The surgical navigation process in minimally-invasive endoscopic surgery is time- and resource- constrained and conventional navigation assistance technology is reduced to a passive-supportive role. In the project COMPASS, a new technology for immersive assistance in minimally-invasive and microscopic interventions is developed to convert navigation systems into fully-acknowledged surgical actors. (read more)
The project ENSEMBLE encompasses the development of a scalable and magnetic resonance-compatible cardiovascular system model. This closed-loop system shall be available as a self-contained trainings module, allowing the practicing of multiple surgical procedures, e.g. catheter-based operations. Using the developed model, future surgeons will be able to simulate realistic operations, so they can develop and expand their cognitive and motoric skills during the course of multiple practice sessions.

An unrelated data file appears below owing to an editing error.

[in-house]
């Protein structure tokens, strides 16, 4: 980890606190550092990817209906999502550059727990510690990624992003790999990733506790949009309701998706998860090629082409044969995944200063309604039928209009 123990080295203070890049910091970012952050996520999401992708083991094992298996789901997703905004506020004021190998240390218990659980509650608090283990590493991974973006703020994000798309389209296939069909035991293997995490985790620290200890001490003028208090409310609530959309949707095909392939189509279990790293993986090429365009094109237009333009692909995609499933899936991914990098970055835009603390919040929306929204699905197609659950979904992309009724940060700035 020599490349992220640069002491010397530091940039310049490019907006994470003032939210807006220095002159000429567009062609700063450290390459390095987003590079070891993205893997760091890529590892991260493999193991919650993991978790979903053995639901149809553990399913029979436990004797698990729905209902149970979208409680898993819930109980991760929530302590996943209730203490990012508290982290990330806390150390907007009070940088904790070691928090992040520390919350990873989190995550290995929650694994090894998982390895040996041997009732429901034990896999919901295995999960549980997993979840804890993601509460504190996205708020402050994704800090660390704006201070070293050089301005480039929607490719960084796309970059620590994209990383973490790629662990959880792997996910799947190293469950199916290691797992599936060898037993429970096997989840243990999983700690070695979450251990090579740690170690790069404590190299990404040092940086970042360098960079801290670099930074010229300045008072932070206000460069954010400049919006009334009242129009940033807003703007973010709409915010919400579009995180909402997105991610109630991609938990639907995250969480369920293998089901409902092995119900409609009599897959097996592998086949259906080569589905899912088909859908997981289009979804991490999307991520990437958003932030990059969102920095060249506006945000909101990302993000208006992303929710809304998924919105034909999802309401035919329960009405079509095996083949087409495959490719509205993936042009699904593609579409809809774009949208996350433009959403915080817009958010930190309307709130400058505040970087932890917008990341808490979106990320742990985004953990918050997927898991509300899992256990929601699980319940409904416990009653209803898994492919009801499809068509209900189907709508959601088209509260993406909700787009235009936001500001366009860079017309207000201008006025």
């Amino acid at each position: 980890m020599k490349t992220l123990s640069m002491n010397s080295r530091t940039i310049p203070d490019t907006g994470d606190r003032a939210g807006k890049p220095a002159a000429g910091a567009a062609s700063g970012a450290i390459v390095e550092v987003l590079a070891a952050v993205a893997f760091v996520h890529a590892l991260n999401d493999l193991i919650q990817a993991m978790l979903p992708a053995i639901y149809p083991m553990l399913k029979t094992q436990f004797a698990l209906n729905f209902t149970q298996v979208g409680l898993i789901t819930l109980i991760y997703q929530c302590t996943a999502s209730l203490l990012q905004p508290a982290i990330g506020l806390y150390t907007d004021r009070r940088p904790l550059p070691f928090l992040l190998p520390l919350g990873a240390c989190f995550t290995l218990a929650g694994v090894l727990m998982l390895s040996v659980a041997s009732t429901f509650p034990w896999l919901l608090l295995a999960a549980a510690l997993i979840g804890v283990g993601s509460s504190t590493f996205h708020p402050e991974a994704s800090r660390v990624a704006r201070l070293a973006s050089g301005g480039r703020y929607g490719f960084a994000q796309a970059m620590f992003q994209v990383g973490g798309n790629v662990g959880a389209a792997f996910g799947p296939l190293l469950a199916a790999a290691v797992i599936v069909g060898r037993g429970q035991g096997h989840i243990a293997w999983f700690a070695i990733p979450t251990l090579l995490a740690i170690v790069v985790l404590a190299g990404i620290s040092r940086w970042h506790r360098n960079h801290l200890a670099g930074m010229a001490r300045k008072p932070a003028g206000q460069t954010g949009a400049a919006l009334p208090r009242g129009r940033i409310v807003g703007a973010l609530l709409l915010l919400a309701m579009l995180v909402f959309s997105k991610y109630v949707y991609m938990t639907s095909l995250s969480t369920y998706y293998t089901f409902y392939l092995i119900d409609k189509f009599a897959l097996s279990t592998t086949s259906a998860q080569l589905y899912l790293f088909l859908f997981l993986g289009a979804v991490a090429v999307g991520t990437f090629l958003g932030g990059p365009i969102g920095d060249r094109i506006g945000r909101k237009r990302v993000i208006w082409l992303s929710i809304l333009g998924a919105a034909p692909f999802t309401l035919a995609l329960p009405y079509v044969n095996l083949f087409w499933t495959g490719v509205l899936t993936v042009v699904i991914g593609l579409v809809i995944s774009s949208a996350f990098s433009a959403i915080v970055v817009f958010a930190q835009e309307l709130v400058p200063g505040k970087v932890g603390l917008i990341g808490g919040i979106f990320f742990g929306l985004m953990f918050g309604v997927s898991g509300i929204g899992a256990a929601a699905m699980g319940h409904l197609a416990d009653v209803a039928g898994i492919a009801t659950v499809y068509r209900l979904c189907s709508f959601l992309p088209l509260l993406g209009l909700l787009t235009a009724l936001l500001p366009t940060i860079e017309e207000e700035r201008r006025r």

In order to present a trainings model, which is as realistic as possible, a pump, an artificial blood vessel tree and a blood-like fluid will be combined with auxiliary components. The developed system will allow for a simulated blood circulation, so that it will be possible to create an artificial operating situation, which immerses the trainee as best as possible. The deployed pump will be able to measure pressure, recognize changes in the pressure curve and adjust its regulation parameters automatically. Furthermore, it will be small, adaptable and powerful enough to drive the fluid inside of the circulatory system. This branched system will be composed of single arteries, capillaries and veins with additional valves, whose layout will be developed by an automatic segmentation algorithm. The permeability, thickness, elasticity and diameters of the artificial vessels will be comparable to their real counterparts. That way, the model shall provide a realistic reaction, when surgeons practice cuts or sutures with their instruments on it. The blood-like fluid, that the model is filled with, will possess a viscosity which shall be displayable to the user as well as adjustable to use-case-specific requirements.